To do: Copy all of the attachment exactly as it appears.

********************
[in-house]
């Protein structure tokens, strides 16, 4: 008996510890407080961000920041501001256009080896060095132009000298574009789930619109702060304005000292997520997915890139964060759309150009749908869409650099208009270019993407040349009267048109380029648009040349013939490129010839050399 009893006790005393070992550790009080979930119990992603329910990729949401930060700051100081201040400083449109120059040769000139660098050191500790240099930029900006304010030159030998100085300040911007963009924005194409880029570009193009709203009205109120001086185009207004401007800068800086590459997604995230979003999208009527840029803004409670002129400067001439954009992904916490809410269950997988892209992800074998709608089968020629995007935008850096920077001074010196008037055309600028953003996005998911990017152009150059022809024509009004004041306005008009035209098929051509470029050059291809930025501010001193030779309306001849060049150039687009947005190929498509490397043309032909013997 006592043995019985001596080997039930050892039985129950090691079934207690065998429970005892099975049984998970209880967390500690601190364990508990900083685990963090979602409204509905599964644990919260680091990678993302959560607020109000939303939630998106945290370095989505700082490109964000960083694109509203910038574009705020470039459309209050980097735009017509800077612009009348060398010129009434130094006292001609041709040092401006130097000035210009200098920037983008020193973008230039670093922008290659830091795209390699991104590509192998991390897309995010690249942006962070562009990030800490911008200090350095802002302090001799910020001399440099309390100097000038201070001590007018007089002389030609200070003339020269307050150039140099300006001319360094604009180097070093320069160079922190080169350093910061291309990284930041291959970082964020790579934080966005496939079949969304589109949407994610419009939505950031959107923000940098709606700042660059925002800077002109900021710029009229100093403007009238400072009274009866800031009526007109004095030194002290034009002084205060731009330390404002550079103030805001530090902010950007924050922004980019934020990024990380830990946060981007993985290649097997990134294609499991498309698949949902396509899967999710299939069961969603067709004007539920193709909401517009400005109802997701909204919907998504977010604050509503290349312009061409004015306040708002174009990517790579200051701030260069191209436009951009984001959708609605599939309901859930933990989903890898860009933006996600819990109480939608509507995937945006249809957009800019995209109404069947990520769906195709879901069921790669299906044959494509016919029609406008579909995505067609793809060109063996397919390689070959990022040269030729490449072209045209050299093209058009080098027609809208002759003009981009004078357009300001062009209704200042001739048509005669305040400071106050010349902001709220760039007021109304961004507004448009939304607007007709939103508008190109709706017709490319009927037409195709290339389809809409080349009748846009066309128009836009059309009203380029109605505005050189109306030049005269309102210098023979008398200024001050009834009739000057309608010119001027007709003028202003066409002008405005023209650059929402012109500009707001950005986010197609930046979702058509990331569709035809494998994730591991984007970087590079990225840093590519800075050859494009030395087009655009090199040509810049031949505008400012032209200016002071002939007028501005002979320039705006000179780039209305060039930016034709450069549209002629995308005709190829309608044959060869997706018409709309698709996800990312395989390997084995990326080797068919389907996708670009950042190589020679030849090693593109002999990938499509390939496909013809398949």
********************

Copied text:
[in-house]
């Protein structure tokens, strides 16, 4: 008996510890407080961000920041501001256009080896060095132009000298574009789930619109702060304005000292997520997915890139964060759309150009749908869409650099208009270019993407040349009267048109380029648009040349013939490129010839050399 009893006790005393070992550790009080979930119990992603329910990729949401930060700051100081201040400083449109120059040769000139660098050191500790240099930029900006304010030159030998100085300040911007963009924005194409880029570009193009709203009205109120001086185009207004401007800068800086590459997604995230979003999208009527840029803004409670002129400067001439954009992904916490809410269950997988892209992800074998709608089968020629995007935008850096920077001074010196008037055309600028953003996005998911990017152009150059022809024509009004004041306005008009035209098929051509470029050059291809930025501010001193030779309306001849060049150039687009947005190929498509490397043309032909013997 006592043995019985001596080997039930050892039985129950090691079934207690065998429970005892099975049984998970209880967390500690601190364990508990900083685990963090979602409204509905599964644990919260680091990678993302959560607020109000939303939630998106945290370095989505700082490109964000960083694109509203910038574009705020470039459309209050980097735009017509800077612009009348060398010129009434130094006292001609041709040092401006130097000035210009200098920037983008020193973008230039670093922008290659830091795209390699991104590509192998991390897309995010690249942006962070562009990030800490911008200090350095802002302090001799910020001399440099309390100097000038201070001590007018007089002389030609200070003339020269307050150039140099300006001319360094604009180097070093320069160079922190080169350093910061291309990284930041291959970082964020790579934080966005496939079949969304589109949407994610419009939505950031959107923000940098709606700042660059925002800077002109900021710029009229100093403007009238400072009274009866800031009526007109004095030194002290034009002084205060731009330390404002550079103030805001530090902010950007924050922004980019934020990024990380830990946060981007993985290649097997990134294609499991498309698949949902396509899967999710299939069961969603067709004007539920193709909401517009400005109802997701909204919907998504977010604050509503290349312009061409004015306040708002174009990517790579200051701030260069191209436009951009984001959708609605599939309901859930933990989903890898860009933006996600819990109480939608509507995937945006249809957009800019995209109404069947990520769906195709879901069921790669299906044959494509016919029609406008579909995505067609793809060109063996397919390689070959990022040269030729490449072209045209050299093209058009080098027609809208002759003009981009004078357009300001062009209704200042001739048509005669305040400071106050010349902001709220760039007021109304961004507004448009939304607007007709939103508008190109709706017709490319009927037409195709290339389809809409080349009748846009066309128009836009059309009203380029109605505005050189109306030049005269309102210098023979008398200024001050009834009739000057309608010119001027007709003028202003066409002008405005023209650059929402012109500009707001950005986010197609930046979702058509990331569709035809494998994730591991984007970087590079990225840093590519800075050859494009030395087009655009090199040509810049031949505008400012032209200016002071002939007028501005002979320039705006000179780039209305060039930016034709450069549209002629995308005709190829309608044959060869997706018409709309698709996800990312395989390997084995990326080797068919389907996708670009950042190589020679030849090693593109002999990938499509390939496909013809398949």